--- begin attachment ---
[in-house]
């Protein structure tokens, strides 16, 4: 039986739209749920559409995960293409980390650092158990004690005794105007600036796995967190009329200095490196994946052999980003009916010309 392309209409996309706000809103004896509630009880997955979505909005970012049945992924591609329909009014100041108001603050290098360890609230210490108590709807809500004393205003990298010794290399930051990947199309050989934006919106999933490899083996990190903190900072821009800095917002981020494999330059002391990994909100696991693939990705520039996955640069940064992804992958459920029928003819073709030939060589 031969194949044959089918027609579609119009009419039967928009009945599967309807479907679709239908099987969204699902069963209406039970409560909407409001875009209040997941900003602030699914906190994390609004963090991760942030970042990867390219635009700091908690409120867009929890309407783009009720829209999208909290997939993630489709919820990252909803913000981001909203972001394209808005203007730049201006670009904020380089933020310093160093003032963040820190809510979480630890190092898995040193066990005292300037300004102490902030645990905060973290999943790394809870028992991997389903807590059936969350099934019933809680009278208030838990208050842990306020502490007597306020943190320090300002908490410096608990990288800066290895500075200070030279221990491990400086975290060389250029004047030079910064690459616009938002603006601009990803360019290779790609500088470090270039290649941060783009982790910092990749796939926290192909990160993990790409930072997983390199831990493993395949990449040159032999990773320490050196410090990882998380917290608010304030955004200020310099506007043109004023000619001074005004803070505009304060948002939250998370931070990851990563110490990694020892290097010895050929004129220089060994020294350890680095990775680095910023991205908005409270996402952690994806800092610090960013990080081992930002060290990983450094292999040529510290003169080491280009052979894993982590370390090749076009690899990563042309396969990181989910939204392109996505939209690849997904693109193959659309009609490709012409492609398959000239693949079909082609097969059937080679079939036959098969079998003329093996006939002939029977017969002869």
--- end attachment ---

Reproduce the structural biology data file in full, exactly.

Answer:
[in-house]
């Protein structure tokens, strides 16, 4: 039986739209749920559409995960293409980390650092158990004690005794105007600036796995967190009329200095490196994946052999980003009916010309 392309209409996309706000809103004896509630009880997955979505909005970012049945992924591609329909009014100041108001603050290098360890609230210490108590709807809500004393205003990298010794290399930051990947199309050989934006919106999933490899083996990190903190900072821009800095917002981020494999330059002391990994909100696991693939990705520039996955640069940064992804992958459920029928003819073709030939060589 031969194949044959089918027609579609119009009419039967928009009945599967309807479907679709239908099987969204699902069963209406039970409560909407409001875009209040997941900003602030699914906190994390609004963090991760942030970042990867390219635009700091908690409120867009929890309407783009009720829209999208909290997939993630489709919820990252909803913000981001909203972001394209808005203007730049201006670009904020380089933020310093160093003032963040820190809510979480630890190092898995040193066990005292300037300004102490902030645990905060973290999943790394809870028992991997389903807590059936969350099934019933809680009278208030838990208050842990306020502490007597306020943190320090300002908490410096608990990288800066290895500075200070030279221990491990400086975290060389250029004047030079910064690459616009938002603006601009990803360019290779790609500088470090270039290649941060783009982790910092990749796939926290192909990160993990790409930072997983390199831990493993395949990449040159032999990773320490050196410090990882998380917290608010304030955004200020310099506007043109004023000619001074005004803070505009304060948002939250998370931070990851990563110490990694020892290097010895050929004129220089060994020294350890680095990775680095910023991205908005409270996402952690994806800092610090960013990080081992930002060290990983450094292999040529510290003169080491280009052979894993982590370390090749076009690899990563042309396969990181989910939204392109996505939209690849997904693109193959659309009609490709012409492609398959000239693949079909082609097969059937080679079939036959098969079998003329093996006939002939029977017969002869």